A Florida teacher and two of her teaching aides have been arrested for abusing autistic students at Silver Sands School in Fort Walton Beach.
The three women, Margaret Wolthers and teaching aides Diana LaCroix and Carolyn Madison now face first-degree felony charges of aggravated child abuse, after they claimed they would “punish” autistic students in their care through cruel practises.
There horrible punishments ranged from locking the children in dark bathrooms in the school, to blowing whistles in their ears which caused them extreme distress.
The abuse was initially reported by a fellow teaching aide who witnessed the cruelty. The event disturbed her so much that she decided to lodge a complaint with the Okaloosa Sheriff’s office, which subsequently kick-started an investigation.
The investigation led to all three of the employees being arrested.
The Silver Sands School has a program suitable for students with autism, with the official school brochure stating: “The school serves students aged three to twenty-two who have cognitive disabilities. The curriculum is in accordance with Florida standards through Access Points.”
Parents have been left feeling completely appalled by the recent incidents, with some now unsure if they can trust the school to provide a fair, safe and responsible backdrop for their child’s education.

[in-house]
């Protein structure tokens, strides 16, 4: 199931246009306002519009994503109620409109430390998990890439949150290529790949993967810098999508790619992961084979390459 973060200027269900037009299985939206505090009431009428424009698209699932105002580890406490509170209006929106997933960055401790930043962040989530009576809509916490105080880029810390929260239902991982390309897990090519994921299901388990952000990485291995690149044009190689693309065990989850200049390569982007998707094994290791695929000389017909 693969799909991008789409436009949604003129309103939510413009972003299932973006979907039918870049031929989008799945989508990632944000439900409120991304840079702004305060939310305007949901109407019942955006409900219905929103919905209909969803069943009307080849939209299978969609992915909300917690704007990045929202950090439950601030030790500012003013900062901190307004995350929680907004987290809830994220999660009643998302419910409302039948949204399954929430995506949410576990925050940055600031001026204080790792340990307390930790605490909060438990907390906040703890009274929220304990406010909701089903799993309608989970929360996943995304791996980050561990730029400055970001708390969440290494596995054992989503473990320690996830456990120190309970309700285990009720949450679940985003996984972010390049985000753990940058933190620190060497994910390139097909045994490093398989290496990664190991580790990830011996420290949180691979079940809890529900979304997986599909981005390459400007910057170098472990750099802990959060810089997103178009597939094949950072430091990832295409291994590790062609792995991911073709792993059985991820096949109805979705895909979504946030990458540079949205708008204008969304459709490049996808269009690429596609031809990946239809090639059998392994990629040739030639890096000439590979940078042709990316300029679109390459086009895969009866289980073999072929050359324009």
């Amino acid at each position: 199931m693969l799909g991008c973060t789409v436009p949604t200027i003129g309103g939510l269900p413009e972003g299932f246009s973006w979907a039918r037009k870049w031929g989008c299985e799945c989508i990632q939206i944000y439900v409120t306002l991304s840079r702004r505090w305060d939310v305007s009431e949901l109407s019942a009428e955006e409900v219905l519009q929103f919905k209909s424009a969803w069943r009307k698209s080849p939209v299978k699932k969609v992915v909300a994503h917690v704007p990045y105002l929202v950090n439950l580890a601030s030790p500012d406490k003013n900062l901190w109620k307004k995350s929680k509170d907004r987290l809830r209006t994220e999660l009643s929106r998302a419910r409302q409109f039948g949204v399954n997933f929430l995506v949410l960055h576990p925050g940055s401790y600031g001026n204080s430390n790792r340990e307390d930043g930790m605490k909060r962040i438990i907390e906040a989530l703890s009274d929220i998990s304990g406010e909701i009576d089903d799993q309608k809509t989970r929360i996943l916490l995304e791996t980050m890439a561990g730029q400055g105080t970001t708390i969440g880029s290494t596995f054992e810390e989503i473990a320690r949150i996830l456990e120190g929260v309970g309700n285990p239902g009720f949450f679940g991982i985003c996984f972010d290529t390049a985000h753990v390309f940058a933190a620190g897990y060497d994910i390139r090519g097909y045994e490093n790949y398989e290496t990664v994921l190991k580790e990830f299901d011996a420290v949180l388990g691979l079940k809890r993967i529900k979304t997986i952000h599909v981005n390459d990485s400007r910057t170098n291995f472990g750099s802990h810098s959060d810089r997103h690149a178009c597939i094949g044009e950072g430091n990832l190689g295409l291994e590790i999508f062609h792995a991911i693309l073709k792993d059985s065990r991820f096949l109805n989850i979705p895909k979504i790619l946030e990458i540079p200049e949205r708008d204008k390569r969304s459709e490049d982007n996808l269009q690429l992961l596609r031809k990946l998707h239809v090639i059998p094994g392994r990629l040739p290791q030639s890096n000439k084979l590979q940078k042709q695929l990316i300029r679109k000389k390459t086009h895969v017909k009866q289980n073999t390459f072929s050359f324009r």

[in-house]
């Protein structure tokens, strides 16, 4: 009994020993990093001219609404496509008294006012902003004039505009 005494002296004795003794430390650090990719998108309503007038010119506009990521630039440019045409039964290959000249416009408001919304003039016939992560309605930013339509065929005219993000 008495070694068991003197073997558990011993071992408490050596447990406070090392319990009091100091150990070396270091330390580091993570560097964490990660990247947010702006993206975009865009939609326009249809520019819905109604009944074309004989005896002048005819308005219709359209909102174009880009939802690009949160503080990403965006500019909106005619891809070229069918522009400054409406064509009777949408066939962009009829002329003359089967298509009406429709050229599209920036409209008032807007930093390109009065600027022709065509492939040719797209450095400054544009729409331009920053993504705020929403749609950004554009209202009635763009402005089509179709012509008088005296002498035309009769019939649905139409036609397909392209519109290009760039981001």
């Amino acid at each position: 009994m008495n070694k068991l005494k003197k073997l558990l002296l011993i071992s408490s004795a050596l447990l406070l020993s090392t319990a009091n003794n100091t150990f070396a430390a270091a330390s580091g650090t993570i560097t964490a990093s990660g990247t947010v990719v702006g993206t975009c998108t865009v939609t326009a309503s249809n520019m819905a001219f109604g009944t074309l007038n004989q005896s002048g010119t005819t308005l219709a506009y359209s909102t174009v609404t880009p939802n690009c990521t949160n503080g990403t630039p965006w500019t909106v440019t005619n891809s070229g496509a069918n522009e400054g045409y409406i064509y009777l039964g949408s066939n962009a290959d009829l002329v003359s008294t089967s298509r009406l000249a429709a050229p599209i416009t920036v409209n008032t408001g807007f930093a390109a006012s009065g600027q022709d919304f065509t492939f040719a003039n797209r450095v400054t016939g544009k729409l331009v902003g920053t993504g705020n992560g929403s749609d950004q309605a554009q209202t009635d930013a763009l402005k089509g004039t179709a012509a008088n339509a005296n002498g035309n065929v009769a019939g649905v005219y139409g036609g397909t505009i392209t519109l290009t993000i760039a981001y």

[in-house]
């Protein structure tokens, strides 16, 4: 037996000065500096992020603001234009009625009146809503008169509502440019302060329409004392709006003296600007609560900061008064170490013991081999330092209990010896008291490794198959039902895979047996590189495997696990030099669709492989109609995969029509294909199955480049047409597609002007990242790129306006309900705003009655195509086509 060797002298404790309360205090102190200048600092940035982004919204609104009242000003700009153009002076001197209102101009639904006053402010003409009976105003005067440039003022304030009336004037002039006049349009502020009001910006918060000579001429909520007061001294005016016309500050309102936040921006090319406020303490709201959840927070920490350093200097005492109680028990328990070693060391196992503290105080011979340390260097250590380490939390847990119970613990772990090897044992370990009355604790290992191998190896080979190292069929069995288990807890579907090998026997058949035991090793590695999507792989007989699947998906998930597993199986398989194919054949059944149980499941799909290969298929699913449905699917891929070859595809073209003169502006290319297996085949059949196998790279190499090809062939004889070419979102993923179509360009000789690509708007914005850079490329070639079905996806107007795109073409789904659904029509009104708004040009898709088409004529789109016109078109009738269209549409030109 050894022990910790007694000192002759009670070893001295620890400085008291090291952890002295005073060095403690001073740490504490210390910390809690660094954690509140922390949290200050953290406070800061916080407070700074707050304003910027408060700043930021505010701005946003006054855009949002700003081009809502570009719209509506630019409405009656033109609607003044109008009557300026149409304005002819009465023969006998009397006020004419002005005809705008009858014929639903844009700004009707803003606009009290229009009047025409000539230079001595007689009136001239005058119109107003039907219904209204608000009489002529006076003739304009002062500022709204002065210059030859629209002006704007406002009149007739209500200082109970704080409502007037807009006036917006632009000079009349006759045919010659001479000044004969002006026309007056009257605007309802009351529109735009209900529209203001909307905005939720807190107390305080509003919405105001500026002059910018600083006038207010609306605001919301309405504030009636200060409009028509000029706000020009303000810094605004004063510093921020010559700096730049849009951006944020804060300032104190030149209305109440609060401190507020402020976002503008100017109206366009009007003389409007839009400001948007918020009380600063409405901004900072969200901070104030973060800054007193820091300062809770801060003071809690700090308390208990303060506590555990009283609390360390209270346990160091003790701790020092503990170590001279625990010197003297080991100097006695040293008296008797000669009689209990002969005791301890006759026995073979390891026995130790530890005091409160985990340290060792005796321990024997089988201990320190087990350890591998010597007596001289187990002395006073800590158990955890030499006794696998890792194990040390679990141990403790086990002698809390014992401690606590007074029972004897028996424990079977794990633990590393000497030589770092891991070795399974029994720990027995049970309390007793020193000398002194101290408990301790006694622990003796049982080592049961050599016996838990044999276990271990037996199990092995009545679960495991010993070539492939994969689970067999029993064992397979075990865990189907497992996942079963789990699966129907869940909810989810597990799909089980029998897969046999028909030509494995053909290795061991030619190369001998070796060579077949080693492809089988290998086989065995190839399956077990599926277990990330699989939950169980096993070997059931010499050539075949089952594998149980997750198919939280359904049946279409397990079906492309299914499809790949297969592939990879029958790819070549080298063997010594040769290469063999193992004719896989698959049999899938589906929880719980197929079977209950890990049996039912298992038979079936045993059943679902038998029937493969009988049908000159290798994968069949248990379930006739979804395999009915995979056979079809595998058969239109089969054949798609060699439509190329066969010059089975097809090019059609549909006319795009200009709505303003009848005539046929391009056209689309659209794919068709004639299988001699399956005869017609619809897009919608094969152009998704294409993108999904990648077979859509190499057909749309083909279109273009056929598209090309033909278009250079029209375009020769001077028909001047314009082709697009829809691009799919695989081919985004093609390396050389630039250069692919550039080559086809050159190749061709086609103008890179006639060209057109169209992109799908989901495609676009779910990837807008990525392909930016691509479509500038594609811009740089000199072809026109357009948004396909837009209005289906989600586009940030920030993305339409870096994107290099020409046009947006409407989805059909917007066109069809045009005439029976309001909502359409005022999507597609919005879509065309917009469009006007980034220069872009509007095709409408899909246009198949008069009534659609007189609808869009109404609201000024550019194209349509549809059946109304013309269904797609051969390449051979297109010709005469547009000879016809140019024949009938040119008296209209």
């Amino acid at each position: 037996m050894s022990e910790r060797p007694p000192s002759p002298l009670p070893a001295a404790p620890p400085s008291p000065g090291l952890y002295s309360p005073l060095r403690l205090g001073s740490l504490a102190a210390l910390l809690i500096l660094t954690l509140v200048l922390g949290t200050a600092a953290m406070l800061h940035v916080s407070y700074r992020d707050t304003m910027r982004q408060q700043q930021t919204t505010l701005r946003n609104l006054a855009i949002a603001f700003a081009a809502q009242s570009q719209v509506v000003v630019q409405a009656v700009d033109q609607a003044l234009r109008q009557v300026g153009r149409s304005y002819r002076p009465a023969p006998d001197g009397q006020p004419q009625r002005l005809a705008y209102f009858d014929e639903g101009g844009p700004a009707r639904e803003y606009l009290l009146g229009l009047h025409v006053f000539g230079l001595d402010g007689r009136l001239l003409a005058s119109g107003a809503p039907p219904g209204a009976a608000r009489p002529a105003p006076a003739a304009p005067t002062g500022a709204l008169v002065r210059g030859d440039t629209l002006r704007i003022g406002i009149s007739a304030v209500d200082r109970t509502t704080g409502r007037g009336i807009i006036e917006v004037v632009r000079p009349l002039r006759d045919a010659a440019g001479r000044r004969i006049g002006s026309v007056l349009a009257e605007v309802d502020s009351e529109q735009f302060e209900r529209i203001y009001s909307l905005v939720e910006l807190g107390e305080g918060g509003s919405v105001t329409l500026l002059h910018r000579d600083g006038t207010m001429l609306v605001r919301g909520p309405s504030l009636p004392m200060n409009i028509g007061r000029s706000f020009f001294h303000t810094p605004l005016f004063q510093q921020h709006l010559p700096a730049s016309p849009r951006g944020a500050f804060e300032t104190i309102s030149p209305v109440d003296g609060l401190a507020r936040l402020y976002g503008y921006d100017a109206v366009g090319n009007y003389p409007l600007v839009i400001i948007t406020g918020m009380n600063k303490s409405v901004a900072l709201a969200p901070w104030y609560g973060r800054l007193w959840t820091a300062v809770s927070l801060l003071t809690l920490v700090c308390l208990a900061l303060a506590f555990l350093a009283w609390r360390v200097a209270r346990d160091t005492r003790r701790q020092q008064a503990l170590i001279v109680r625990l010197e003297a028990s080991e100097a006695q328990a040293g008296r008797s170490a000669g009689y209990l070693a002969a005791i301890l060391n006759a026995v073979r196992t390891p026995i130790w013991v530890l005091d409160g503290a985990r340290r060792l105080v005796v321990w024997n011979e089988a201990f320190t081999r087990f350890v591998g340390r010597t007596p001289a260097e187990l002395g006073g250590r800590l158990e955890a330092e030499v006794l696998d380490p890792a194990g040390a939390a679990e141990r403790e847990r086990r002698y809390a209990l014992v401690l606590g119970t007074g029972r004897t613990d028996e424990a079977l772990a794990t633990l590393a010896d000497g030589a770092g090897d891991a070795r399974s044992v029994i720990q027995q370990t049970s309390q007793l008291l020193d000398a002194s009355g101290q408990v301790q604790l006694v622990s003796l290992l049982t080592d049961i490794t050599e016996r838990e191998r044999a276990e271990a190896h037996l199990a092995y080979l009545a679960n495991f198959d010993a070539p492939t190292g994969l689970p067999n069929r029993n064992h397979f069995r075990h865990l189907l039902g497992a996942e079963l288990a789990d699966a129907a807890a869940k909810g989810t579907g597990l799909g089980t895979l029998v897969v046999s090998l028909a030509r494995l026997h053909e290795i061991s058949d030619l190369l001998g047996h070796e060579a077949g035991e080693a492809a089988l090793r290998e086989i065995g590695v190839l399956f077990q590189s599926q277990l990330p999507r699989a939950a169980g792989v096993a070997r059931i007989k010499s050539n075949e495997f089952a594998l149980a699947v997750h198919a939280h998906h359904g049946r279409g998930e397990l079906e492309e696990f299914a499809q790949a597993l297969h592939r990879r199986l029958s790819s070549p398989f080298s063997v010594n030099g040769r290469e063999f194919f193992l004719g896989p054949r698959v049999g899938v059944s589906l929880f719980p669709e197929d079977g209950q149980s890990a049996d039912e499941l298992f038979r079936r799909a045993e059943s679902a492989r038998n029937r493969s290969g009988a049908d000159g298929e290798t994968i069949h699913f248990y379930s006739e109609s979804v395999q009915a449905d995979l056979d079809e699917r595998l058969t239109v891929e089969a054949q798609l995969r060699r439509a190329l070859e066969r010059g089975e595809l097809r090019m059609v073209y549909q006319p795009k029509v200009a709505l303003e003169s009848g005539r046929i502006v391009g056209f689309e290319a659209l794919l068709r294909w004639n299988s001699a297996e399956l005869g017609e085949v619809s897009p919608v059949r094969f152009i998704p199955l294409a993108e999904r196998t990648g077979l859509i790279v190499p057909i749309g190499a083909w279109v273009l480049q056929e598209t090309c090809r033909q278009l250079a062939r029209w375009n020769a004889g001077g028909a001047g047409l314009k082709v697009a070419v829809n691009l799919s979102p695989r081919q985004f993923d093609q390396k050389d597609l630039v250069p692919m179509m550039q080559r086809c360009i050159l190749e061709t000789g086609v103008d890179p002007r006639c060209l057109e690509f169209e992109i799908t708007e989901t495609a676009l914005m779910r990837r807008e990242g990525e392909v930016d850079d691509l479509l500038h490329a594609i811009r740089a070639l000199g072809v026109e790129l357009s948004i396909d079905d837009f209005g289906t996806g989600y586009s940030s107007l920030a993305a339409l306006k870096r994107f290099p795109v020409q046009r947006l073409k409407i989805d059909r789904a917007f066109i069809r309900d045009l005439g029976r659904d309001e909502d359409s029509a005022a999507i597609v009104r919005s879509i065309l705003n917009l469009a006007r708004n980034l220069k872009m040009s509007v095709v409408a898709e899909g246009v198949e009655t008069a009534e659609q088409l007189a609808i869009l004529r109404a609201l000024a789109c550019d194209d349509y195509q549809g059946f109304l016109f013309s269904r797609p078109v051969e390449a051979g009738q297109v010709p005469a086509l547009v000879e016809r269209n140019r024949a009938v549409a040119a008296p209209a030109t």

Perhaps making matters worse, the students at the mercy of the trio’s abuse were aged just eight to ten-years-old. Sheriff Larry Ashley revealed that the police had been made aware of the abuse in the last few months of 2018, but estimate both that it may have been taking place for a longer period of time, and that more students may have been involved.
Ashley said, “Classroom aides who witnessed the incidents say the victims would scream and cry when placed in the bathroom, and that one was contained for up to 90 minutes. They considered it an acceptable practice.”
According to reports, Wolthers and her aides would force the three students individually into her classroom bathroom, before turning off the lights and locking the door. The children would have to stay in there longer if they turned on the lights or tried to open the door to get out.
One of the children who wore headphones to protect him from loud noises, meanwhile, had a loud whistle blown into his ear. His arms were pinned down so that he couldn’t protect himself, whilst the three adults would threaten him with the punishment in a bid to “correct his behavior”.
Fortunately, Wolthers, LaCroix, and Madison are now facing first-degree felony charges. Said charges carry a maximum prison sentence of 30 years and a fine of up to $10,000.
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